The Netherlands introduced a full-blown lockdown that only ended in the middle of this month and France today revealed it will require a vaccine passport for almost all indoor activities – and a negative test or proof of recent infection won’t cut it anymore.
‘We anticipate that there will be a period of quiet before Covid may come back towards the end of the year, but not necessarily the pandemic coming back,’ Dr Kluge said.
But Kluge cautioned that it was still too early to consider Covid-19 endemic.
‘There is a lot of talk about endemic but endemic means … that it is possible to predict what’s going to happen. This virus has surprised (us) more than once so we have to be very careful,’ Kluge said.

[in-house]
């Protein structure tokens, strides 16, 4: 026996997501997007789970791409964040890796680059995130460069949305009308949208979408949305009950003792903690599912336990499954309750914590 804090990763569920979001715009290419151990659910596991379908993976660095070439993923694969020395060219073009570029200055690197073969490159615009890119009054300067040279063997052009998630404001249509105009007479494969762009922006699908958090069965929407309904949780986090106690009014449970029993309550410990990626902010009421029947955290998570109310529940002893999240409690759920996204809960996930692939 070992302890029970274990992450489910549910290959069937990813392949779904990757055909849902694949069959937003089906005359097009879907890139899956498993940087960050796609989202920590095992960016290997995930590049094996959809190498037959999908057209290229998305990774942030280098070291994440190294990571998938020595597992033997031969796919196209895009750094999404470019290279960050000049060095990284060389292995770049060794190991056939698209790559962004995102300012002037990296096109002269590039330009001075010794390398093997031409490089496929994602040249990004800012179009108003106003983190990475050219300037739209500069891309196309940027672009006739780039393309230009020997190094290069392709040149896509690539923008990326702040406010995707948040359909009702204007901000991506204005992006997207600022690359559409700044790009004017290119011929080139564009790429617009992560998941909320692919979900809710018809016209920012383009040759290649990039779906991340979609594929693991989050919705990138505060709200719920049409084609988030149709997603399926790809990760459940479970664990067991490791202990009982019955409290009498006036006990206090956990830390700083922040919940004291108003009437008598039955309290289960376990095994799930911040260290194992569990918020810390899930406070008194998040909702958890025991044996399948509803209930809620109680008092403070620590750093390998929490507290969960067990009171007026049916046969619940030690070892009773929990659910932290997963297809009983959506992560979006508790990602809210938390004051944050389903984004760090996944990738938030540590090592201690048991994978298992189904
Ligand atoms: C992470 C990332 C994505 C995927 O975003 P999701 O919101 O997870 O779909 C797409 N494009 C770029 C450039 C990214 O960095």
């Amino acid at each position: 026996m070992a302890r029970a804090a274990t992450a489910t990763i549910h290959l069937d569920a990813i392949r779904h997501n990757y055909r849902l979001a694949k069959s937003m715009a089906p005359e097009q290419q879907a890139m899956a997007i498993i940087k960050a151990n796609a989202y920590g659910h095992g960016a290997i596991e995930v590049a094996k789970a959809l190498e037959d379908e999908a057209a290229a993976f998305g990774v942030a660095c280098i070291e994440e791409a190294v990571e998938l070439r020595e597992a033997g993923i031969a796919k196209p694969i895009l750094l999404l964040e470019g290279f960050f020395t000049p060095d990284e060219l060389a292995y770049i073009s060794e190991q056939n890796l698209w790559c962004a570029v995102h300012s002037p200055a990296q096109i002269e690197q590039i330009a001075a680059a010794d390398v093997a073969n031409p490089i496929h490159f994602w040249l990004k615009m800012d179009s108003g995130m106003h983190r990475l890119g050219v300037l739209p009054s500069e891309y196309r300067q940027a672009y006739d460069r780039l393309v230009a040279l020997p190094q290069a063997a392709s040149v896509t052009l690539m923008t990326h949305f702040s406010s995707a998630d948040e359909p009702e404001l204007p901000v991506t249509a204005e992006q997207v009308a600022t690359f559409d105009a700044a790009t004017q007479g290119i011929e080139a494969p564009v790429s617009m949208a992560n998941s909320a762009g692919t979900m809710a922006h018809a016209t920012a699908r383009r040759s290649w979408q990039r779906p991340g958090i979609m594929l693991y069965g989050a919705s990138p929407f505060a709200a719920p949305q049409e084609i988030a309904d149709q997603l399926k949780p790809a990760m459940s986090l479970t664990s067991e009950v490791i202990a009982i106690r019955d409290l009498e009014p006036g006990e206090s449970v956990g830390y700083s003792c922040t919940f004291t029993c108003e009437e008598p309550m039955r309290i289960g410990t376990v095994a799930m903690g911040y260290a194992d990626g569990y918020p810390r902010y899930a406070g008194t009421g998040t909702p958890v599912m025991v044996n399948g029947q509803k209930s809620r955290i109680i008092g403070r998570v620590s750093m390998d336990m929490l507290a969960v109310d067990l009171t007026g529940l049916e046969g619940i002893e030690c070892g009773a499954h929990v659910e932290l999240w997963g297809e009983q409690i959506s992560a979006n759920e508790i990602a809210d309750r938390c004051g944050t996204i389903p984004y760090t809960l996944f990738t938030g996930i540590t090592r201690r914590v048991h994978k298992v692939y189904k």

With Omicron spreading so widely, other variants could still emerge, he warned.
The WHO regional office for Africa also said last week that cases of Covid had plummeted in that region and deaths were declining for the first time since the Omicron-dominated fourth wave of the virus reached its peak.
Last week, Boris Johnson signalled his intention to start treating Covid more like flu, telling MPs: ‘There will soon come a time when we can remove the legal requirement to self-isolate altogether, just as we don’t place legal obligations on people to isolate if they have flu.
‘As Covid becomes endemic, we will need to replace legal requirements with advice and guidance, urging people with the virus to be careful and considerate of others.’
And Health Secretary Sajid Javid said that ‘we need to learn to live with Covid-19’.
He told Sky News: ‘Sadly people die of flu as well, in a bad flu year you can sadly lose about 20,000 lives but we don’t shut down our entire country and put in place lots of restrictions to deal with it. We need to continue with our lives with sensible, appropriate and proportionate measures.’